President Barack Obama praised the new Sept. 11 museum on Thursday as "a sacred place of healing and of hope" that captures both the story and the spirit of heroism and helping others that followed the attacks.
"It's an honour to join in your memories, to recall and to reflect, but above all to reaffirm the true spirit of 9/11 — love, compassion, sacrifice — and to enshrine it forever in the heart of our nation," he told an audience of victims' relatives, survivors, and rescuers at the ground zero museum's dedication ceremony.
"Like the great wall and bedrock that embrace us today, nothing can ever break us. Nothing can change who we are as Americans."
After viewing some of the exhibits, including a mangled fire truck and a memorial wall with photos of victims, the president recounted the story of Welles Crowther, a 24-year-old World Trade Center worker and former volunteer firefighter who became known as "the man in the red bandanna" after he led other workers to safety from the trade center's stricken south tower. He died in the tower's collapse.
One of the red bandannas he made a habit of carrying is in the museum, and Crowther's mother, Alison, told the audience she hoped it would remind visitors "how people helped each other that day, and that they will be inspired to do the same in ways both big and small. This is the true legacy of Sept. 11."
By her side was Ling Young, one of the people Welles Crowther rescued.
"It was very hard for me to come here today, but I wanted to do so, so I could say thank you to his parents," she said.
Before the ceremony, Obama walked quietly through an expansive hall with former New York mayor Michael Bloomberg. First lady Michelle Obama, former president Bill Clinton and former secretary of state Hillary Rodham Clinton followed behind them.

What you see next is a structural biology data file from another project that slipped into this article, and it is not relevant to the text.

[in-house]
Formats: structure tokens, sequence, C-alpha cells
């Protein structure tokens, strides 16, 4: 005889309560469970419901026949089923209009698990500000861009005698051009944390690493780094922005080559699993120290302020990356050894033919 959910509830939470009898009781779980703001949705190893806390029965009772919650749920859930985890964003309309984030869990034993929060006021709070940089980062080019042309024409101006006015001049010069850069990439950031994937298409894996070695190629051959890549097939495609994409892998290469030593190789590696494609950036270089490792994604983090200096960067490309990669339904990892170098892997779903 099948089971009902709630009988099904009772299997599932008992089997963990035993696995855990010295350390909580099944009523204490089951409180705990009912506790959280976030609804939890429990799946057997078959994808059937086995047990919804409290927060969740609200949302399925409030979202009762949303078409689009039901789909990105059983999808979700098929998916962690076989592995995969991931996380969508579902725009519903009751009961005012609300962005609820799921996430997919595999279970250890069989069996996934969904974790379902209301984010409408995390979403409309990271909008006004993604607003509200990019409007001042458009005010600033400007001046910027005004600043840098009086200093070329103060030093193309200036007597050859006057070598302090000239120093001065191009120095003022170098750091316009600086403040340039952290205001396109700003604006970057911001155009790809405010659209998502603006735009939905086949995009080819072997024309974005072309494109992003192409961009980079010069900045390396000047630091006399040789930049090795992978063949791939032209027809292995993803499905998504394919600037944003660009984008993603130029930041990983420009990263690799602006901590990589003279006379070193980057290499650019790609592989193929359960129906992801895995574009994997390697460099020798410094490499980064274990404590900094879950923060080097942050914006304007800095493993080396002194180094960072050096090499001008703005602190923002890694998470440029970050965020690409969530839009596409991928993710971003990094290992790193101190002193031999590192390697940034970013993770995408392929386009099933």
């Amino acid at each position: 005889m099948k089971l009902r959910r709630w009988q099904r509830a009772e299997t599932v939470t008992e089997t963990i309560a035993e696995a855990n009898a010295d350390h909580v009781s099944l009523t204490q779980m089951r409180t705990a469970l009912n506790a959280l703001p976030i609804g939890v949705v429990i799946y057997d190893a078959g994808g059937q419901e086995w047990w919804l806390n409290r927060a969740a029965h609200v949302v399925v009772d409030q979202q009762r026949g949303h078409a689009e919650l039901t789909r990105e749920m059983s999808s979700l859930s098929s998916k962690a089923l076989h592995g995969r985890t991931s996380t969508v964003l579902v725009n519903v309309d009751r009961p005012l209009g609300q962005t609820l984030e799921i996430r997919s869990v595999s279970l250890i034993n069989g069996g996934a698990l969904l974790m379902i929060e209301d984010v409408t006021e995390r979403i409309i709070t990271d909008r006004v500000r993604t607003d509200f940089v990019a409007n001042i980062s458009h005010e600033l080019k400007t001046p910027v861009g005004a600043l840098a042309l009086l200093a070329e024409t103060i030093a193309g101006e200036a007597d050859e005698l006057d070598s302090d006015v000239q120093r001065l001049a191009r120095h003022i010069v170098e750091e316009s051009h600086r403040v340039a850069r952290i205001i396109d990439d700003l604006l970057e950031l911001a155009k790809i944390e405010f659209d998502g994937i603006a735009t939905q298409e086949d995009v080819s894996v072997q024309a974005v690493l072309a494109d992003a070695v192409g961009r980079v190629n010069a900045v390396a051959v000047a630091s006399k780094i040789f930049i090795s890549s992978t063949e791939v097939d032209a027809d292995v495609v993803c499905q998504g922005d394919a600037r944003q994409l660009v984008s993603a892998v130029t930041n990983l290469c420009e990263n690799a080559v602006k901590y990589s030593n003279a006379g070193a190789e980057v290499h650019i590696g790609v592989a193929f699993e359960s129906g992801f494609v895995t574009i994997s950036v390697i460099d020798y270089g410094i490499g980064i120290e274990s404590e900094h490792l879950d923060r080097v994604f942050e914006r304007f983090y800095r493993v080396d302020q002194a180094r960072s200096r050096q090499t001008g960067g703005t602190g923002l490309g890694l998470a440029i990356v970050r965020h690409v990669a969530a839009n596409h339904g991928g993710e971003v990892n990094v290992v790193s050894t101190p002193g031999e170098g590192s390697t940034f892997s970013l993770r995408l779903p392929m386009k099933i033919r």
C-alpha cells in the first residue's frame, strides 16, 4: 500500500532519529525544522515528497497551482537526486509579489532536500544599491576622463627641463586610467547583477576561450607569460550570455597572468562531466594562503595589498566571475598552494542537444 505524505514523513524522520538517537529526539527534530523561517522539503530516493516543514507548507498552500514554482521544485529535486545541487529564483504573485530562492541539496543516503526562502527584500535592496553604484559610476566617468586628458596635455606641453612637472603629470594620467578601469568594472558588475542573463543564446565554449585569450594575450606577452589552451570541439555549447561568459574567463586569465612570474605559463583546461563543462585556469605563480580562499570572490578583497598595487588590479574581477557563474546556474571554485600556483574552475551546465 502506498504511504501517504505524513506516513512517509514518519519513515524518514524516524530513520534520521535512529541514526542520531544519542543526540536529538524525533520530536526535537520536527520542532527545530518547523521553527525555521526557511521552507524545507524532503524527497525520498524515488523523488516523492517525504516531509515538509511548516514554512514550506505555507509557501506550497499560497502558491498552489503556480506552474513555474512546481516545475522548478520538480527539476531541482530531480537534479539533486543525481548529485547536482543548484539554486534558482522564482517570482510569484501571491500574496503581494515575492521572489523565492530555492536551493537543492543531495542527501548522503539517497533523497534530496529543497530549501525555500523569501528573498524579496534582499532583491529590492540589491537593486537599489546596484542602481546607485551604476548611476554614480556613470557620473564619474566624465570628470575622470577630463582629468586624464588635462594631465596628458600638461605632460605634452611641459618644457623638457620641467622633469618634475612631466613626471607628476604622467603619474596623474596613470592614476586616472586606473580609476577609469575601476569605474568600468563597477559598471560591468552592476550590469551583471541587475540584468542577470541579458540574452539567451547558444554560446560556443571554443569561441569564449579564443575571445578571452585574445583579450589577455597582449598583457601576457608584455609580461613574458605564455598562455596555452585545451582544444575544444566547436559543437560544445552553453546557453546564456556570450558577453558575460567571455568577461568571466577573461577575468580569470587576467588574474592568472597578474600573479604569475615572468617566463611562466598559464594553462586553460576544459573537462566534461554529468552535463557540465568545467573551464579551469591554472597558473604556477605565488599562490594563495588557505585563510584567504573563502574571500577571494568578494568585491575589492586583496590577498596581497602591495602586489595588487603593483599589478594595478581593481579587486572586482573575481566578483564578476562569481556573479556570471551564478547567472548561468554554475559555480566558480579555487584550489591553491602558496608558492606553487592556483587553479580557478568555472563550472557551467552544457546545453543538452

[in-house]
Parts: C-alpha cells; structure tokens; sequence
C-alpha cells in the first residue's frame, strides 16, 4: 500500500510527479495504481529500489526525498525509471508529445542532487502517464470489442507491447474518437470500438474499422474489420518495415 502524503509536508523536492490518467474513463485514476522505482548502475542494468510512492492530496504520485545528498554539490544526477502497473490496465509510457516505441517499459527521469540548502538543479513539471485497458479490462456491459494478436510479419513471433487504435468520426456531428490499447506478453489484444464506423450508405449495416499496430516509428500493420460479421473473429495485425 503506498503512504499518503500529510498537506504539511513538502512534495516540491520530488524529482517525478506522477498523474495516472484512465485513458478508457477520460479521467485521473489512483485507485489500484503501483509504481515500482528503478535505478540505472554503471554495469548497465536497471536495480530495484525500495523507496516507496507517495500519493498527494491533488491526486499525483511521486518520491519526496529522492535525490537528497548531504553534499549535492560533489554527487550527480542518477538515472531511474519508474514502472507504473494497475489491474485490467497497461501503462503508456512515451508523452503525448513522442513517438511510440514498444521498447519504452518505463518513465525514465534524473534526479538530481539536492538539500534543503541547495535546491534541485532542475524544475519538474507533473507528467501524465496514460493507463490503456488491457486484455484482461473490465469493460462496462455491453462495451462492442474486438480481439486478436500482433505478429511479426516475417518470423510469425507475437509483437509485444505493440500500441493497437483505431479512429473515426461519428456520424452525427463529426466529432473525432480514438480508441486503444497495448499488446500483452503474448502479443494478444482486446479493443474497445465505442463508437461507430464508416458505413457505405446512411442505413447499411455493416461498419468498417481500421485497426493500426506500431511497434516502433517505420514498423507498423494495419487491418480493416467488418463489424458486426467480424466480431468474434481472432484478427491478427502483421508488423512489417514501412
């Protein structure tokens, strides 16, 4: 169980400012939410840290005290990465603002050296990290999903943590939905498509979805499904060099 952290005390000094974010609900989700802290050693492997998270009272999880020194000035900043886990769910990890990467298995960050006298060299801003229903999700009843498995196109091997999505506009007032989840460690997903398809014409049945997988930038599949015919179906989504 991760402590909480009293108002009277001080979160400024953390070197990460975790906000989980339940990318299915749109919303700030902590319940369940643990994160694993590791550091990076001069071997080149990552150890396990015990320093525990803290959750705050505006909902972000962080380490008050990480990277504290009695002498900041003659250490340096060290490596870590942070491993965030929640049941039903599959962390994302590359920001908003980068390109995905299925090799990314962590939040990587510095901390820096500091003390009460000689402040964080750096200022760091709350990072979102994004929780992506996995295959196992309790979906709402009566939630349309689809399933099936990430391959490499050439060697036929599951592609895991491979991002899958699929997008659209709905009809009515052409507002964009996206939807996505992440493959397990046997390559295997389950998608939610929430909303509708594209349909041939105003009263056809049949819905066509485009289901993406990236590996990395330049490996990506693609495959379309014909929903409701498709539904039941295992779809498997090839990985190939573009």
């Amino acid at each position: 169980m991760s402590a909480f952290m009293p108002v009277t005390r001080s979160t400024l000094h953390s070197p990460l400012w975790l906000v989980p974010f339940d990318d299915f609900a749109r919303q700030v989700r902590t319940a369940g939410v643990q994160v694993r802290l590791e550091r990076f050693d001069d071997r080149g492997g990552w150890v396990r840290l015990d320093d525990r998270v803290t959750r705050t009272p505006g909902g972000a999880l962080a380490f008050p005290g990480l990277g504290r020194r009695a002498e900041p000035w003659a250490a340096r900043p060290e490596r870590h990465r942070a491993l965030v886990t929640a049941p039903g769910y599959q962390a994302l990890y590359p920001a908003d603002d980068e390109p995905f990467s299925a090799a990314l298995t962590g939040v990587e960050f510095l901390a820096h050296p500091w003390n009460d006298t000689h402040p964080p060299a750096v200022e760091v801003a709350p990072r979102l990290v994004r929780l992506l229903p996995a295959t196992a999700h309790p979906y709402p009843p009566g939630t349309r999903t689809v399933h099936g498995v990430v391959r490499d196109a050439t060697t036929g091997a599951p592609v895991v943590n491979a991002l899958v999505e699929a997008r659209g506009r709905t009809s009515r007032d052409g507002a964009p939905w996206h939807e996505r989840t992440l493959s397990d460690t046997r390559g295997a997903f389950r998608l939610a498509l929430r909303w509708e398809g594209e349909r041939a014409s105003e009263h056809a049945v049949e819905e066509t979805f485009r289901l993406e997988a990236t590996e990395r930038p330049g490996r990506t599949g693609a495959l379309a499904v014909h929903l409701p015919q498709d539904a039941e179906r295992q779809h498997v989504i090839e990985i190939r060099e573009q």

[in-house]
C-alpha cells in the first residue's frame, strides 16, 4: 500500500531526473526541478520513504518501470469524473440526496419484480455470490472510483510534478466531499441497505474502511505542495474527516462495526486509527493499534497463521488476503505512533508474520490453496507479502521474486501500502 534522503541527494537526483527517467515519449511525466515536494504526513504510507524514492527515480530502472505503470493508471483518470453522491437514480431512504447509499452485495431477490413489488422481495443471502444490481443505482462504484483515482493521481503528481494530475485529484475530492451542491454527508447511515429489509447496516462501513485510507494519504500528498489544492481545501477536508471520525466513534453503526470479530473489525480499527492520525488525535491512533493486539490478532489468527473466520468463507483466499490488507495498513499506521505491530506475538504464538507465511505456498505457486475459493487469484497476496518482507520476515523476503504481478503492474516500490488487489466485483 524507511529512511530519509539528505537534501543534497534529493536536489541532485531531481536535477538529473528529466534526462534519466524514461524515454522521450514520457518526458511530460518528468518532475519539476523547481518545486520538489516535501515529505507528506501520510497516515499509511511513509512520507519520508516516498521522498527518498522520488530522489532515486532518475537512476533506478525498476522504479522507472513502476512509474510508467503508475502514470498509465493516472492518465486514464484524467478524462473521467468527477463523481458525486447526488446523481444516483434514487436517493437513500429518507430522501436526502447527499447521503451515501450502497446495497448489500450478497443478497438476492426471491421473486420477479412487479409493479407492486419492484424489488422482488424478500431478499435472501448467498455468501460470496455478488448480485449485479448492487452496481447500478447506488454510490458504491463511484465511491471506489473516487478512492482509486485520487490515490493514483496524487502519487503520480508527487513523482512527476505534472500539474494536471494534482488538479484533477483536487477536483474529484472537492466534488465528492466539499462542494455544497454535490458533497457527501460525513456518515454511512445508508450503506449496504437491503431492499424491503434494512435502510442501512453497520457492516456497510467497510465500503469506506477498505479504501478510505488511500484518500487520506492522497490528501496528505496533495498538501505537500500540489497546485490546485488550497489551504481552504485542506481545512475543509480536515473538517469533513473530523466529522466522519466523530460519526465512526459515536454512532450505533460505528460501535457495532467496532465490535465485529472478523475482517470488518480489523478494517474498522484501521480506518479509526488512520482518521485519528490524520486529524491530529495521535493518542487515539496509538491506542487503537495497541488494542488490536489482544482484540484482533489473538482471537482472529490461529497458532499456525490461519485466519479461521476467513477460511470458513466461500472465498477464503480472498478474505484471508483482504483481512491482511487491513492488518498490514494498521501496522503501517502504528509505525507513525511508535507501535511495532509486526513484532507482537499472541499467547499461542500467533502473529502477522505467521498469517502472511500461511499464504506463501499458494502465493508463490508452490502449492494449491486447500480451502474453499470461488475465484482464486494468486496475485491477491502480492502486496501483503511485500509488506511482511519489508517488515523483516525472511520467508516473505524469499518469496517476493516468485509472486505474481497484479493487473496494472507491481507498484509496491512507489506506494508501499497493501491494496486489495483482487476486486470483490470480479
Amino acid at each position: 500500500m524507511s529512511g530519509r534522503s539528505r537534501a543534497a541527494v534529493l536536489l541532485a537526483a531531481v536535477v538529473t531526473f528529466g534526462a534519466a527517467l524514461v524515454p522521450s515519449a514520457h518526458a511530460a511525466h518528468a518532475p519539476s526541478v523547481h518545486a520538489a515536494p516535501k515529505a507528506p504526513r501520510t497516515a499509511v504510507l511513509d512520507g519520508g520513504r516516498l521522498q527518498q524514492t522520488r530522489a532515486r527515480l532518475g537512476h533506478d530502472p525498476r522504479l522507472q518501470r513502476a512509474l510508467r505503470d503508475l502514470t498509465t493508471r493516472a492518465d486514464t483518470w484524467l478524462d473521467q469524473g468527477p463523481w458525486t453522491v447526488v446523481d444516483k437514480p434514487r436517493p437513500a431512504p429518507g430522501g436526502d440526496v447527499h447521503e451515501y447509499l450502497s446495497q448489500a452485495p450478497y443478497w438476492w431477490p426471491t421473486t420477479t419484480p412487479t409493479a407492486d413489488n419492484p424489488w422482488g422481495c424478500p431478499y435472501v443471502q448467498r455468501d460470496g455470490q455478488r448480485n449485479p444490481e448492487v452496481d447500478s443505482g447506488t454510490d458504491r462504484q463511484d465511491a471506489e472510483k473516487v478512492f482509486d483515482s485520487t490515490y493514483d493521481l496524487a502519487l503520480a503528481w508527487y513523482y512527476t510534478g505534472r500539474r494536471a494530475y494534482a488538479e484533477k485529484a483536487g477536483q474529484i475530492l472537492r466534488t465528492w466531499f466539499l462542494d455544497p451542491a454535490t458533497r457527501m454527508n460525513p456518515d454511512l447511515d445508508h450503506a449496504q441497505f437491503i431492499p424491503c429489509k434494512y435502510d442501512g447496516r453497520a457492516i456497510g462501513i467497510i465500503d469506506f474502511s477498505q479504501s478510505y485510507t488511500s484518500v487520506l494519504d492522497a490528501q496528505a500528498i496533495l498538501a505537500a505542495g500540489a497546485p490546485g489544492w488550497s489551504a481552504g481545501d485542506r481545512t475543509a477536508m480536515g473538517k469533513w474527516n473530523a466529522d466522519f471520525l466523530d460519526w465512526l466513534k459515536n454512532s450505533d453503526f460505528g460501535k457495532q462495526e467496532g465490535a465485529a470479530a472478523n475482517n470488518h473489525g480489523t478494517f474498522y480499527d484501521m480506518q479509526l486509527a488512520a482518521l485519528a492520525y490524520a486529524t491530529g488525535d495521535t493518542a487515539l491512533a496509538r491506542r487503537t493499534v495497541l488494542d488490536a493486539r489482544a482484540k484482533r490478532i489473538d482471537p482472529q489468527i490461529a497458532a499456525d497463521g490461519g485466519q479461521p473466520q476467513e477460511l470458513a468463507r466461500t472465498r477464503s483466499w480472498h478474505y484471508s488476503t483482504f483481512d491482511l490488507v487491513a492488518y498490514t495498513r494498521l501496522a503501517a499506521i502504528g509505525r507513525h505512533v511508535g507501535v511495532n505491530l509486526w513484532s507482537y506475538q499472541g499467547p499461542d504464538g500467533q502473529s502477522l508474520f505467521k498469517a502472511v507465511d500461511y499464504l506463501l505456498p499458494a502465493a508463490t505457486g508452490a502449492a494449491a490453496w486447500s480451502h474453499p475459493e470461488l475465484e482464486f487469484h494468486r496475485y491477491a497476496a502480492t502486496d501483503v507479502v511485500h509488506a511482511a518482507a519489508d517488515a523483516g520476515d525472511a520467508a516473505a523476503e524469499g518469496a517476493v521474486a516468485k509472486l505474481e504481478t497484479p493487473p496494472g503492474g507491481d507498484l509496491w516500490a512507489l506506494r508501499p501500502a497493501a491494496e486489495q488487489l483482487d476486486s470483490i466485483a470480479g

The museum, which commemorates the 2001 terrorist attack, as well as the 1993 World Trade Center bombing, opens to the public on May 21.
New York Gov. Andrew Cuomo, New Jersey Gov. Chris Christie, current New York Mayor Bill de Blasio, former mayor Rudy Giuliani and former New York governor George Pataki were among those attending, as was actor Robert De Niro, a museum board member.
By turns chilling and heartbreaking, the ground zero museum leads people on an unsettling journey through the terrorist attacks, with forays into their lead up and legacy.
There are scenes of horror, including videos of the skyscrapers collapsing and people falling from them. But there also are symbols of heroism, ranging from damaged fire trucks to the wristwatch of one of the airline passengers who confronted the hijackers.
"Walking through this museum can be difficult at times, but it is impossible to leave without feeling inspired," Bloomberg said Thursday.
The museum and memorial plaza above, which opened in 2011, were built for $700 million in donations and tax dollars. Work on the museum was marked by construction problems, financial squabbles and disputes over its content and the appropriate way to honour the dead, but its leaders see it as a monument to unity and resilience..